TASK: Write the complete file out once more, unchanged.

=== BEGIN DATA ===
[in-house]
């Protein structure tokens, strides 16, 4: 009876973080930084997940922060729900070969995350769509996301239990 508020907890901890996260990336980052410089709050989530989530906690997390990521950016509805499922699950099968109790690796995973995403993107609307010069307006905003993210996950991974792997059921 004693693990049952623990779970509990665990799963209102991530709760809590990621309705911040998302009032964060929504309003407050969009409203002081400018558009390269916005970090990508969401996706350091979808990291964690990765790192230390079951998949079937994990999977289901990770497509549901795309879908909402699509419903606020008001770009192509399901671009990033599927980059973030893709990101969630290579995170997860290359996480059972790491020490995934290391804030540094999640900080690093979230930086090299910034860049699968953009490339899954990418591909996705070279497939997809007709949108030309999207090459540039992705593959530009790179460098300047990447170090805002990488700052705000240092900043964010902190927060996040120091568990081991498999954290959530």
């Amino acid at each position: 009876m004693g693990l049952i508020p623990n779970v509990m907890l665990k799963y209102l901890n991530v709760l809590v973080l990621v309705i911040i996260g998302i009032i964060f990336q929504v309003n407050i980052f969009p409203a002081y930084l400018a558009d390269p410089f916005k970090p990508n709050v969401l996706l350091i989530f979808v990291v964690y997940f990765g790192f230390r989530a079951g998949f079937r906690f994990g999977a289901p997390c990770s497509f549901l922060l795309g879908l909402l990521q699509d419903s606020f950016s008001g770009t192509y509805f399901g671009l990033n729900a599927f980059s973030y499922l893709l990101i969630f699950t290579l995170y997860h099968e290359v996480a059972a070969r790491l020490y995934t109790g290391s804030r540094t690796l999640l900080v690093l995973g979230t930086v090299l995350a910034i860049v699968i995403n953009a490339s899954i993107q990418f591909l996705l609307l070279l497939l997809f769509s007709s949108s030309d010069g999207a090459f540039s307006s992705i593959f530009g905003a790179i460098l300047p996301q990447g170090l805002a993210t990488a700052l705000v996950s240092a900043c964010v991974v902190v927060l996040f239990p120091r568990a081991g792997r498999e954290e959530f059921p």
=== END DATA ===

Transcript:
[in-house]
């Protein structure tokens, strides 16, 4: 009876973080930084997940922060729900070969995350769509996301239990 508020907890901890996260990336980052410089709050989530989530906690997390990521950016509805499922699950099968109790690796995973995403993107609307010069307006905003993210996950991974792997059921 004693693990049952623990779970509990665990799963209102991530709760809590990621309705911040998302009032964060929504309003407050969009409203002081400018558009390269916005970090990508969401996706350091979808990291964690990765790192230390079951998949079937994990999977289901990770497509549901795309879908909402699509419903606020008001770009192509399901671009990033599927980059973030893709990101969630290579995170997860290359996480059972790491020490995934290391804030540094999640900080690093979230930086090299910034860049699968953009490339899954990418591909996705070279497939997809007709949108030309999207090459540039992705593959530009790179460098300047990447170090805002990488700052705000240092900043964010902190927060996040120091568990081991498999954290959530």
């Amino acid at each position: 009876m004693g693990l049952i508020p623990n779970v509990m907890l665990k799963y209102l901890n991530v709760l809590v973080l990621v309705i911040i996260g998302i009032i964060f990336q929504v309003n407050i980052f969009p409203a002081y930084l400018a558009d390269p410089f916005k970090p990508n709050v969401l996706l350091i989530f979808v990291v964690y997940f990765g790192f230390r989530a079951g998949f079937r906690f994990g999977a289901p997390c990770s497509f549901l922060l795309g879908l909402l990521q699509d419903s606020f950016s008001g770009t192509y509805f399901g671009l990033n729900a599927f980059s973030y499922l893709l990101i969630f699950t290579l995170y997860h099968e290359v996480a059972a070969r790491l020490y995934t109790g290391s804030r540094t690796l999640l900080v690093l995973g979230t930086v090299l995350a910034i860049v699968i995403n953009a490339s899954i993107q990418f591909l996705l609307l070279l497939l997809f769509s007709s949108s030309d010069g999207a090459f540039s307006s992705i593959f530009g905003a790179i460098l300047p996301q990447g170090l805002a993210t990488a700052l705000v996950s240092a900043c964010v991974v902190v927060l996040f239990p120091r568990a081991g792997r498999e954290e959530f059921p």